The charges go to the heart of what's wrong with having voters pick judges for the Supreme, Superior, and Commonwealth Courts, rather than having them appointed by the governor with legislative approval from among candidates recommended by a bipartisan panel, as is done in many other states.
Judicial candidates, often already serving on lower courts, are forced to campaign by raising vast sums from campaign contributions. Most of the donors are lawyers who, inevitably, are likely to appear before the judicial candidates who win seats on the bench. In recent years, high-stakes judicial campaigns also pulled in vast sums from businesses, unions, and other groups seeking the courts' ear.
If the charges against Melvin turn out to be proven after an expected four-week trial, the justice will have been shown to cut corners on campaign expenses by illegally tapping her court resources. As the statewide judicial reform group Pennsylvanians for Modern Courts notes, the case shows "the critical need for getting judges out of the campaign business."
Indeed, there was no better time to push ahead with court reforms before the legislature that include switching to a system of appointing appellate judges than this week, as jurors were being chosen in the Melvin trial.
Under a constitutional amendment proposed Wednesday by State Sen. Anthony H. Williams (D., Phila.) and State Sen. Richard Alloway (R., Adams, Franklin, York), the state would go to a hybrid system of appointing appellate judges. After an initial term, judges would go before the state's voters for retention.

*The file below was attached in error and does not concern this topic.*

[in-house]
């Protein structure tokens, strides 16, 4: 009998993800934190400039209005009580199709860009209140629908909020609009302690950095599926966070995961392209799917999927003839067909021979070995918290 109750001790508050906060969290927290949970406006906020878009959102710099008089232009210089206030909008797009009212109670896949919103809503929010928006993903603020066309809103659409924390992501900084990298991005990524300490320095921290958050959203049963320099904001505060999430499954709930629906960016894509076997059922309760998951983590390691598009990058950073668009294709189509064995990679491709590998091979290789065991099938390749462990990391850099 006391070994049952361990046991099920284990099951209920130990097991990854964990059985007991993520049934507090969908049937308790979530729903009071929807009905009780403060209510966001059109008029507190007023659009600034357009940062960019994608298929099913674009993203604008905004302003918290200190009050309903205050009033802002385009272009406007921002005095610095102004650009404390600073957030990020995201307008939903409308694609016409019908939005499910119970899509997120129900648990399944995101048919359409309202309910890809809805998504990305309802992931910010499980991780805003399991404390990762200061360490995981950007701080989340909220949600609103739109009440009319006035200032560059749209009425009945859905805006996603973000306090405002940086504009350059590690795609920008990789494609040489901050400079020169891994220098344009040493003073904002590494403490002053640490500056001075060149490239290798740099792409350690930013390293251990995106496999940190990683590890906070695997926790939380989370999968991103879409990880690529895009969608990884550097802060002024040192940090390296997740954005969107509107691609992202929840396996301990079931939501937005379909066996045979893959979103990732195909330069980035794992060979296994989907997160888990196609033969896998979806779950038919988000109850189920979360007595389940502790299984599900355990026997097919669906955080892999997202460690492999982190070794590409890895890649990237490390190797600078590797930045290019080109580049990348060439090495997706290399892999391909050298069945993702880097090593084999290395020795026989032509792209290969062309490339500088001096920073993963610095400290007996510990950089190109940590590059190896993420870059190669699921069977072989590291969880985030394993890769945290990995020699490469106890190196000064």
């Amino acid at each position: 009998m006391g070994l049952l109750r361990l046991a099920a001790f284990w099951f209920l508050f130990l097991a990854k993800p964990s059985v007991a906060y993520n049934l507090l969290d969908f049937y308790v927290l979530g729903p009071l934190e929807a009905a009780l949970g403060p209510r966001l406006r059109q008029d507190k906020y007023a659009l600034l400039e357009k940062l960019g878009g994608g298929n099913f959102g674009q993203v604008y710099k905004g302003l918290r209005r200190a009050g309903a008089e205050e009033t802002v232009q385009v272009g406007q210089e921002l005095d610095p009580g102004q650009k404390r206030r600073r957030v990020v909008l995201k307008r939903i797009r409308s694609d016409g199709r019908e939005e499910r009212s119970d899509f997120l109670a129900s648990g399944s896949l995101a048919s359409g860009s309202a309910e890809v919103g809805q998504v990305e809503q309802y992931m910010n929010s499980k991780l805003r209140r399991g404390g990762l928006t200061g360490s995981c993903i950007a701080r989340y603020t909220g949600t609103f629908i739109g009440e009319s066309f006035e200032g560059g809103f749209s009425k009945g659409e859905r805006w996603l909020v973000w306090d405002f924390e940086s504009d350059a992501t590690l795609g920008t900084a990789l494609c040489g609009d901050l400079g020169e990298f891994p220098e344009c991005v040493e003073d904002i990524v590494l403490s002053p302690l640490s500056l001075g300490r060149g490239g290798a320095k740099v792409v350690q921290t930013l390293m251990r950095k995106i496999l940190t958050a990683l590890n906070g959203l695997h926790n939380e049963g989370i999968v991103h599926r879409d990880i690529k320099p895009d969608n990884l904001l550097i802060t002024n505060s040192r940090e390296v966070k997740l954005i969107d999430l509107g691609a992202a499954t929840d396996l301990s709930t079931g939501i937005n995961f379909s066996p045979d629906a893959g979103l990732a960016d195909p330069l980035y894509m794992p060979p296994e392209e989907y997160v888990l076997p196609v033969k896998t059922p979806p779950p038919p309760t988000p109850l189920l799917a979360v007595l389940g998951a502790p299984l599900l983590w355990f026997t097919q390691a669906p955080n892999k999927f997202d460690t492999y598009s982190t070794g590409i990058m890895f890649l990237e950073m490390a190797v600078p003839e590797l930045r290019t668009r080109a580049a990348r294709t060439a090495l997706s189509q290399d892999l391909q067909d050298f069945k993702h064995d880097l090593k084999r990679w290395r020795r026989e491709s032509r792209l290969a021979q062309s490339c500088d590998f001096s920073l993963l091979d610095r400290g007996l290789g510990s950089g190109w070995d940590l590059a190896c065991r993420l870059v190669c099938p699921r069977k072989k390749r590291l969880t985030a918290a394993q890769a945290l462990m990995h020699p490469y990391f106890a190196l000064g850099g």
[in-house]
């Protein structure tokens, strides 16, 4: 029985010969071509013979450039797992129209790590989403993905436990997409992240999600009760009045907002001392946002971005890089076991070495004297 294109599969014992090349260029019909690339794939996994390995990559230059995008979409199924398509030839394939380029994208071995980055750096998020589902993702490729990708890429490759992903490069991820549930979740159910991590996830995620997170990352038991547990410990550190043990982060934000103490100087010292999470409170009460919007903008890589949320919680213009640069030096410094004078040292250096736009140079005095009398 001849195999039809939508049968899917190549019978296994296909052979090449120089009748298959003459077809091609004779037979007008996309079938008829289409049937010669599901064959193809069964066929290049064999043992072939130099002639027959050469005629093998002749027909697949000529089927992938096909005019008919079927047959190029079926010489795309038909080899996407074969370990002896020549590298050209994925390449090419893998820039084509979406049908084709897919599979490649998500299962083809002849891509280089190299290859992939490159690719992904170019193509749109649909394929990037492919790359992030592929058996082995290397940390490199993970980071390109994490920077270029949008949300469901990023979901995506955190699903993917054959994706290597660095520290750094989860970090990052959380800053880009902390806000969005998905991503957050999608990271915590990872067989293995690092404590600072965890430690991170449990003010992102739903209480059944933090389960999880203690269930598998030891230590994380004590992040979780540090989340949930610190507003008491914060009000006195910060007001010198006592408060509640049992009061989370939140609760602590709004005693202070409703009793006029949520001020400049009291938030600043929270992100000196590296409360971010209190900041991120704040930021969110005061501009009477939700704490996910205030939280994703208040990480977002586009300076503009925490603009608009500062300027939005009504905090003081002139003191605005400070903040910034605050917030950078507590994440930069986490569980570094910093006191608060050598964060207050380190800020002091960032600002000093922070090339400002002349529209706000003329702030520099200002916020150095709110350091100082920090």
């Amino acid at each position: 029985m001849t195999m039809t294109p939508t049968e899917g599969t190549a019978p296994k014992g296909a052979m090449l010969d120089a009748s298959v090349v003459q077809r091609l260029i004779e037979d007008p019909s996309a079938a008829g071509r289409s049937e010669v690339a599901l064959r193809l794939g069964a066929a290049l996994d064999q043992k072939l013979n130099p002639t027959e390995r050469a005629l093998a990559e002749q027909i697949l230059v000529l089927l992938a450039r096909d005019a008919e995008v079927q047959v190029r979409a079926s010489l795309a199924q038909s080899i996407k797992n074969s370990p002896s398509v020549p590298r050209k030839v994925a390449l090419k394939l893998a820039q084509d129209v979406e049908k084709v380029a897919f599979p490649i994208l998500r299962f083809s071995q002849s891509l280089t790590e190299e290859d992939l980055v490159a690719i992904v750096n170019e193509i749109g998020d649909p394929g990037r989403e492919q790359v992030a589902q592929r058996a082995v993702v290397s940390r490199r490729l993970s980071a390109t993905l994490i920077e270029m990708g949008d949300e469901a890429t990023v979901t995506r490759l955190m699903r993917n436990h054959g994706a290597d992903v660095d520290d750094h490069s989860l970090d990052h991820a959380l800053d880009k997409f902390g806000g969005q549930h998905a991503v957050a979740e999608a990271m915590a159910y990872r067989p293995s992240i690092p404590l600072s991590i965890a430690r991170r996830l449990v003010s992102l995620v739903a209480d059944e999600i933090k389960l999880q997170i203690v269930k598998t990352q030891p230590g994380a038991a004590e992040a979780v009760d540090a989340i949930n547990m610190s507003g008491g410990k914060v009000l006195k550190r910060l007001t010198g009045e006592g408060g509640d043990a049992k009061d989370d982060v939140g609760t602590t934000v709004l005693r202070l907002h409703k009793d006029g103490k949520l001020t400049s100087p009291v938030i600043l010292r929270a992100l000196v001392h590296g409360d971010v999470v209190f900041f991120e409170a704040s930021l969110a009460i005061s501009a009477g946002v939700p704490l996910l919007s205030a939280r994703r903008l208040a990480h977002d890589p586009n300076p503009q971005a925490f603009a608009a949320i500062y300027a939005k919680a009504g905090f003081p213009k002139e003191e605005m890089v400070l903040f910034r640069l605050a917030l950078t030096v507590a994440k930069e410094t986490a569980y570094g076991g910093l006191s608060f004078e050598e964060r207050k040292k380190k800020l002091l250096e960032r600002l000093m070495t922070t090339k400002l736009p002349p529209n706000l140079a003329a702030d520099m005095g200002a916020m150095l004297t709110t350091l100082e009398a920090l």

The proposal would follow other states' practices, where a nominating panel sends the governor recommendations for appointment with an eye not only toward finding those most qualified, but also assuring that the state's judiciary is diverse and representative.
The constitutional change will require approval by state lawmakers during two legislative sessions, followed by voters' approval. Even with the embarrassment of Melvin's indictment, suspension, and, now, trial, special-interest groups traditionally opposed to merit-based judicial appointment aren't likely to drop their opposition. But what should be insisted upon by state lawmakers, as well as Gov. Corbett - a supporter of an appointed appellate court system - is that the voters get the chance to decide this issue for themselves.
In surveys, Pennsylvania residents have made it clear that their judiciary's reputation continues to suffer under the current system. By overwhelming majorities, they say the presence of so much campaign cash sloshing around judicial elections creates the impression that justice is for sale. By similar margins, citizens say they would like to have their say.
So before another judicial scandal puts a cloud over the state judiciary, Pennsylvanians on all sides of this issue should be given the chance to vote for change.